Castlemaine, Victoria

In the mid 19th Century, Castlemaine had the biggest low depth gold mine in the world. Gold is integral to the opening up of central Victoria and remains a key tourist attraction. Buildings in the major centres of Ballarat and Bendigo are more spectacular than those in Castlemaine, but it still has many signs of the wealth of the times.

The Theatre Royal opened in 1856. Although the current facade was built in the early 20th Century, the core of the building is as built in the 1860s (the first building burnt down).  Setting the tone which led to the early establishment of the Mechanics Institute, the first performance was the world famous (sic) “spider dance” performed by the unlikely name of “Lola Montez”. It claims to be the longest continually running theatre on the Australian mainland.

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http://www.theatreroyalcastlemaine.com.au/history/

As occurred in many places, the Mechanic’s (yes even mechanics knew about the apostrophe) Institute became the library.

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There are many claims to fame. The Castlemaine footy club, established in 1859, is probably the second  (or third) oldest football club in Australia. If you must know, Melbourne FC is oldest, closely followed by Geelong. (this is probably because Batman always reckoned Geelong was Melbourne, because that is where he did his thing ie not Melbourne like we learnt at school). This is one of the many wrong things we learnt at school: like Blaxland, Wentworth and Lawson were the first Europeans to cross the Blue Mountains – they didn’t, they just identified a way; and Captain Cook discovered the Australian eastcoast – he was only a Lieutenant –  which means they have to re-name the street I grew up in!) I sound like Billy Connolly telling a joke…now where was I?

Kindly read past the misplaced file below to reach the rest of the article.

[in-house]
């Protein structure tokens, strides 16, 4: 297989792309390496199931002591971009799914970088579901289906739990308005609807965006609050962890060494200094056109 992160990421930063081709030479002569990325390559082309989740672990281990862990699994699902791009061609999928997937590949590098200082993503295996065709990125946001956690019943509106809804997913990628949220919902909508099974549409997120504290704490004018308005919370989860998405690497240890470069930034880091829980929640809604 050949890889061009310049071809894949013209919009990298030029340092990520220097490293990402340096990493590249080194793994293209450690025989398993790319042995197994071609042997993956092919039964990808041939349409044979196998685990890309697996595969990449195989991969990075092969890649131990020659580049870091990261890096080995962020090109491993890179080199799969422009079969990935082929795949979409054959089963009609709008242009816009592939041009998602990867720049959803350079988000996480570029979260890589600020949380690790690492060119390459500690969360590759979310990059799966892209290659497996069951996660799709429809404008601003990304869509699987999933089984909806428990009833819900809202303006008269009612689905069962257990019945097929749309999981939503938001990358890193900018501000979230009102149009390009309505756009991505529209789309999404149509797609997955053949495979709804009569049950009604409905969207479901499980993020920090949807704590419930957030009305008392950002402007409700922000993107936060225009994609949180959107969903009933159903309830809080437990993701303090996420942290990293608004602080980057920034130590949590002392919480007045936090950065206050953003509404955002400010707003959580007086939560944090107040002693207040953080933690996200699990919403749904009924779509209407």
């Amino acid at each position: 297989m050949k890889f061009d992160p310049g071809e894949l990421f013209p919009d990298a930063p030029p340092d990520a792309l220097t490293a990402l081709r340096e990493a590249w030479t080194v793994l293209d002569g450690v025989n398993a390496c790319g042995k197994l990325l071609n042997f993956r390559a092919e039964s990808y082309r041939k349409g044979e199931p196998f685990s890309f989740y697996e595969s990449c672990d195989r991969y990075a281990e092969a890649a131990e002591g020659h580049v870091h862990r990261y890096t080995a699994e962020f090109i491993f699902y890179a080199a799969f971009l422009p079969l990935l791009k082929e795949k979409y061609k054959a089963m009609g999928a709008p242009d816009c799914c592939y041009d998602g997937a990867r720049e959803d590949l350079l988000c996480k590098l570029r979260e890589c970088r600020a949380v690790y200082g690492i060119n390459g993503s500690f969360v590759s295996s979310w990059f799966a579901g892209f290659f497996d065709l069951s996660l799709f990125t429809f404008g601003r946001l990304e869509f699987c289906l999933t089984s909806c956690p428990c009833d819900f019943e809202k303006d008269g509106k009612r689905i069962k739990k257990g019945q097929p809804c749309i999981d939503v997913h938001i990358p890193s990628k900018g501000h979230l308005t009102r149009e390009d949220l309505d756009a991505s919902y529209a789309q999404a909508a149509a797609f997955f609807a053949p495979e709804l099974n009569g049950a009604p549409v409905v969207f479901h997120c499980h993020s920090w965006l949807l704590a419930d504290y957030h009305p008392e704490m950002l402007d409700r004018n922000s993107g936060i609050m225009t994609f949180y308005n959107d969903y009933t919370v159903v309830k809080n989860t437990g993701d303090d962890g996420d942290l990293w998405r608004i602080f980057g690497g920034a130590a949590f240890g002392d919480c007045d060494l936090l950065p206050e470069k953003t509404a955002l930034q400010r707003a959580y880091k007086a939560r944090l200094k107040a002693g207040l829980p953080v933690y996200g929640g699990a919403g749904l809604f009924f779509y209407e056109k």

Oh yes, there are other claims to fame, such as Ronald Dale Barassi being born around here somewhere. I will mention Burke later, but the real meat in the sandwich (sic), is that one Frank McEnroe invented the, no not the sledge, but the chiko roll. How much more famous could you get? (watch Learning Australians on youtube to discover how significant that is – and how hilarious that series is).

There are many grand buildings:

Robert O’Hara Burke is both a famous local, and a right, well, Burke. Better men than me, gunga din, have written of the travails of Burke, Wills, Gray and King. The monument recognises the astonishing bravery of the men, unfortunately not matched by cleverness. For example, whom might we ask about surviving in the middle of nowhere? Is there anyone expert in that?

Even the monument continued the lack of cleverness, with the “crowdfunding” only being provided if the other local, Gray, got a mention.

Speaking of Mechanic’s Institutes, this is in Fryerstown, which used to be central to the Forest Creek diggings, now in the middle of the Castlemaine Diggings National Park:

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Michael Monaghan

19 April 2018

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